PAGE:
Research Produces New Standards for Construction (guest post)(& more)
Welcome Back! The “regular season” of Construction Law in NC blog posts has now officially started.
Recently, I had the privilege of writing on the subject of Private, Single Panel Arbitration on Chris Hill’s blog. Please read the article if haven’t already.
The first issue of my brand-spanking new newsletter, The Construction Professional, went out yesterday to those on the email list. If you want to be one of the cool kids, be sure to sign up now by visiting the right hand side of the blog. (Or, you can simply shoot me an email at mbrumback at rl-law dot com).
Finally, today’s post is a guest post by Susan Wells. Susan is a freelance blogger who enjoys writing about automotive and health news, technology, lifestyle and personal finance. She often researches and writes about automobile, property and health insurance, helping consumers find free insurance quotes, and the best protection available. Susan and I welcome your thoughts and comments on this article.
The Insurance Institute for Business and Home Safety (IBHS) sits on a 90-acre parcel of land in South Carolina. The research facility is dedicated to advancing building science by evaluating various residential and commercial construction materials and systems.
In layman’s terms, IBHS builds things and then attempts to destroy them by recreating conditions of natural disasters. In a studio-like production, the laboratory builds houses and then submits them to fire, wind, ice and water damage.
The IBHS research center even has a few videos on YouTube that demonstrate the effects of wind damage and fire.
This destruction is an integral part of the construction industry as insurers work to identify risks and mitigate them through improved materials and structures. IBHS President Julie Rochman explains that the research center allows them to produce controlled experiments that are not being conducted anywhere else in the world. No longer forced to rely on case studies or opinions, the IBHS can record its findings and actively search for (and test) stronger systems.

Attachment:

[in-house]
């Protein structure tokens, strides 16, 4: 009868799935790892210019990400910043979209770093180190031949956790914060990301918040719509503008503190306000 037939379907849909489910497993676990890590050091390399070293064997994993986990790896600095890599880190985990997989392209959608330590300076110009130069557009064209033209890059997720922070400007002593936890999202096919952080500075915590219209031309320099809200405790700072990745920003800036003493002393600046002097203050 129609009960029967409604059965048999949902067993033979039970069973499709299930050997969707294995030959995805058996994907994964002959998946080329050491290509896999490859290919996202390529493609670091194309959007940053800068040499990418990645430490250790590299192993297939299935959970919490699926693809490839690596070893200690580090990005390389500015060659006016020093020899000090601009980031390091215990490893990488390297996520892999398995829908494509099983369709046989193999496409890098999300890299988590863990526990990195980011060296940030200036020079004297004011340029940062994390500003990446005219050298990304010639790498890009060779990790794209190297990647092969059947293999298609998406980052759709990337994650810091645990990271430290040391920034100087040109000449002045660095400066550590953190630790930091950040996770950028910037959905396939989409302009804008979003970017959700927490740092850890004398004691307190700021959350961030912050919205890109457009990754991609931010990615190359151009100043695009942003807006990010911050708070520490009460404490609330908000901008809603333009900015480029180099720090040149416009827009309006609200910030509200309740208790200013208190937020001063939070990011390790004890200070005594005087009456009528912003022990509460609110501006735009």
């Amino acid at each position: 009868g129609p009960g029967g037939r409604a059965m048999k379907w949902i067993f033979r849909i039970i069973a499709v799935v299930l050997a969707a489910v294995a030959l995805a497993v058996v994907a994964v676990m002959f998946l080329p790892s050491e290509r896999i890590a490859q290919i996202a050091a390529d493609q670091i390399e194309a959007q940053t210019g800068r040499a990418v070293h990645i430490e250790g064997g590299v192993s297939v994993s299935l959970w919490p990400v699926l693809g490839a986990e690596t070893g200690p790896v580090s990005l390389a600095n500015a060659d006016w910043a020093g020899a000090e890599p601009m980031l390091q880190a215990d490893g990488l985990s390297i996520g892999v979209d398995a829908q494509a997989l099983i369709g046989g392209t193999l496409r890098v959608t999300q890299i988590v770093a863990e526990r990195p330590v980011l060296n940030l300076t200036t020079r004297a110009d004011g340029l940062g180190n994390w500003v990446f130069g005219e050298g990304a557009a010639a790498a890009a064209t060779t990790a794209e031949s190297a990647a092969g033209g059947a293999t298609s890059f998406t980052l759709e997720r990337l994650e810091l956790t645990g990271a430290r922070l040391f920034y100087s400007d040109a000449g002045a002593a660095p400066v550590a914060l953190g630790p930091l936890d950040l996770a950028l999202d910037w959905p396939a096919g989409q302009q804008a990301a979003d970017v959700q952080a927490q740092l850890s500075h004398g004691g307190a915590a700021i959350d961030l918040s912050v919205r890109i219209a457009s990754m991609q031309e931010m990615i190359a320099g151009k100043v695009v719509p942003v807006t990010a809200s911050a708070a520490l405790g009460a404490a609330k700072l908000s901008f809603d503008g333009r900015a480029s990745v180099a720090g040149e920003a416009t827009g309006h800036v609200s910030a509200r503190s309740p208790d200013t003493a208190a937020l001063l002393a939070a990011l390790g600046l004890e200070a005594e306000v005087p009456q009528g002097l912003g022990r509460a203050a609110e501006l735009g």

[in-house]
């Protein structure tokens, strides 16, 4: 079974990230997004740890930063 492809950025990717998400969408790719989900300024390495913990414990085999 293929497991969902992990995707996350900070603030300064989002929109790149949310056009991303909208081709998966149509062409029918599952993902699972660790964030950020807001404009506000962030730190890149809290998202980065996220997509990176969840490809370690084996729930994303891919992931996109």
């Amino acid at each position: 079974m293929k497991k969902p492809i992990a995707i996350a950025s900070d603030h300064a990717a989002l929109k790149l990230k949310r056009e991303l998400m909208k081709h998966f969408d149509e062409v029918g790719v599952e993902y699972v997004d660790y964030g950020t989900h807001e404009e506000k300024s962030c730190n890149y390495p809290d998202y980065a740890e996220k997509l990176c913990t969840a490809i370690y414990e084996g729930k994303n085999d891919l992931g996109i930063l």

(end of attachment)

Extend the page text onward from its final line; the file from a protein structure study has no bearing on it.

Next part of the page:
Engineer Scott Sundberg explains the value of the research center in a single sentence, saying, “One test is worth a thousand expert opinions.”
To those at the IBHC, the information produced by these experiments is essential to advancing a sustainable community. Using hard data and conclusive evidence, such large-scale and detail oriented research allows the insurance and construction markets to focus on effective mitigation techniques. The average consumer will also have more access to product knowledge and has the potential to become more informed about products and strategies that can make their homes and buildings safer.
“Predictability and reliability of building materials and information is extremely important to the sustainability of the community, “says Mississippi Housing Director Gerald Bessey.
“Collectively as we apply these to public policy decisions and as the market place makes market choices. I think the market will react to good information that’s reliable and stable.”
In insurance underwriting laboratories like IBHS, disaster resistant and energy efficient technologies are merging to produce a new definition of sustainability.
Admittedly, there are few market standards for “green” products, and the FTC is actively working to mitigate the damage caused by “greenwashed” products that touted false claims of durability and environmental benefit. For uninformed consumers and construction managers, the wrong green system could put building structure at risk.
Some elements, such as vegetative roofs, can actually serve as fuel for fires or pose a threat under high winds. The IBHS proposes that energy efficiency and structural durability can work in tandem to create a truly sustainable product: one that will be environmentally friendly yet resilient in the face of environmental disasters.
One such recommendation is retrofitting older homes. Owners can replace windows and doors with energy efficient and wind resistant materials and seal energy leaks. Simple weatherization steps can actually help the average homeowner reach a new level of sustainability without rebuilding their home using entirely new green technology.
Interestingly, there are green insurance policies that allow policy holders to rebuild after a disaster using green upgrades. This would allow for recycling of debris, LEED certification as well as coverage for new appliances.
Most insurance policies do not currently consider products like wind-resistant glass to be a green upgrade, but as research begins to define standards of sustainability, it’s only a matter of time before green technologies and resistant materials merge to produce the highest standards of construction.
Thoughts? Comments? Questions? Drop me an email or leave your musings below.